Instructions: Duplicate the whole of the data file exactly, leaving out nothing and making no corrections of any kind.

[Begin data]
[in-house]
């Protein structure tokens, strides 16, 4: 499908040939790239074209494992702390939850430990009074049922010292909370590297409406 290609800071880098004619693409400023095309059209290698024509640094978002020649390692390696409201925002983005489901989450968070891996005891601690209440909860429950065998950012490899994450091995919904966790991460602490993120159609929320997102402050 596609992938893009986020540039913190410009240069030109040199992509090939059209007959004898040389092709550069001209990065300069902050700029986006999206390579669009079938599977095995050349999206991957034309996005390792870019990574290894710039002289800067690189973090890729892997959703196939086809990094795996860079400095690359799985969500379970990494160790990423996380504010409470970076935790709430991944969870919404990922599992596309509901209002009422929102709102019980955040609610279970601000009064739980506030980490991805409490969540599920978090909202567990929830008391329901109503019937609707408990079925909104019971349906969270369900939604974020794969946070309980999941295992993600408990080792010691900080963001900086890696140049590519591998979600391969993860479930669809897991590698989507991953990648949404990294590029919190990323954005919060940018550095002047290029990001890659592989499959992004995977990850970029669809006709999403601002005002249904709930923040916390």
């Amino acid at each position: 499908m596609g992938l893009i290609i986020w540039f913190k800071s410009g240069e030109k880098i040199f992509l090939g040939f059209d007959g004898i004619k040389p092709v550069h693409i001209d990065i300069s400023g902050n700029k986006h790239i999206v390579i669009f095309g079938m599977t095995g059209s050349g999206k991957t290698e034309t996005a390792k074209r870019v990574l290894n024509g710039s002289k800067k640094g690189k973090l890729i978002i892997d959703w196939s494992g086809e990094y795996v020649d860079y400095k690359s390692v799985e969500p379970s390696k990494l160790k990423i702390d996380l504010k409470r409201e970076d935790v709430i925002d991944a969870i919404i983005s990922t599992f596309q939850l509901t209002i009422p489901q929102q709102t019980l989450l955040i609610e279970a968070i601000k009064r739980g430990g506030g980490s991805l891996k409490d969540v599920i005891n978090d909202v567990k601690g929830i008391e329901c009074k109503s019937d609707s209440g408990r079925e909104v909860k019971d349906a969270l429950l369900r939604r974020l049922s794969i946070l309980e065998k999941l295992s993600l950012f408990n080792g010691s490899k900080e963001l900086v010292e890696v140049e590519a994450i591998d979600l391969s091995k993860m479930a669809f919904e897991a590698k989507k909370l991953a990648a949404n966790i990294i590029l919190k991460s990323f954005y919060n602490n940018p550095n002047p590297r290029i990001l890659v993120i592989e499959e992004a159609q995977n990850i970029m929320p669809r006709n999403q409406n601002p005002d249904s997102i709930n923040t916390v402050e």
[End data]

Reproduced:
[in-house]
């Protein structure tokens, strides 16, 4: 499908040939790239074209494992702390939850430990009074049922010292909370590297409406 290609800071880098004619693409400023095309059209290698024509640094978002020649390692390696409201925002983005489901989450968070891996005891601690209440909860429950065998950012490899994450091995919904966790991460602490993120159609929320997102402050 596609992938893009986020540039913190410009240069030109040199992509090939059209007959004898040389092709550069001209990065300069902050700029986006999206390579669009079938599977095995050349999206991957034309996005390792870019990574290894710039002289800067690189973090890729892997959703196939086809990094795996860079400095690359799985969500379970990494160790990423996380504010409470970076935790709430991944969870919404990922599992596309509901209002009422929102709102019980955040609610279970601000009064739980506030980490991805409490969540599920978090909202567990929830008391329901109503019937609707408990079925909104019971349906969270369900939604974020794969946070309980999941295992993600408990080792010691900080963001900086890696140049590519591998979600391969993860479930669809897991590698989507991953990648949404990294590029919190990323954005919060940018550095002047290029990001890659592989499959992004995977990850970029669809006709999403601002005002249904709930923040916390």
């Amino acid at each position: 499908m596609g992938l893009i290609i986020w540039f913190k800071s410009g240069e030109k880098i040199f992509l090939g040939f059209d007959g004898i004619k040389p092709v550069h693409i001209d990065i300069s400023g902050n700029k986006h790239i999206v390579i669009f095309g079938m599977t095995g059209s050349g999206k991957t290698e034309t996005a390792k074209r870019v990574l290894n024509g710039s002289k800067k640094g690189k973090l890729i978002i892997d959703w196939s494992g086809e990094y795996v020649d860079y400095k690359s390692v799985e969500p379970s390696k990494l160790k990423i702390d996380l504010k409470r409201e970076d935790v709430i925002d991944a969870i919404i983005s990922t599992f596309q939850l509901t209002i009422p489901q929102q709102t019980l989450l955040i609610e279970a968070i601000k009064r739980g430990g506030g980490s991805l891996k409490d969540v599920i005891n978090d909202v567990k601690g929830i008391e329901c009074k109503s019937d609707s209440g408990r079925e909104v909860k019971d349906a969270l429950l369900r939604r974020l049922s794969i946070l309980e065998k999941l295992s993600l950012f408990n080792g010691s490899k900080e963001l900086v010292e890696v140049e590519a994450i591998d979600l391969s091995k993860m479930a669809f919904e897991a590698k989507k909370l991953a990648a949404n966790i990294i590029l919190k991460s990323f954005y919060n602490n940018p550095n002047p590297r290029i990001l890659v993120i592989e499959e992004a159609q995977n990850i970029m929320p669809r006709n999403q409406n601002p005002d249904s997102i709930n923040t916390v402050e």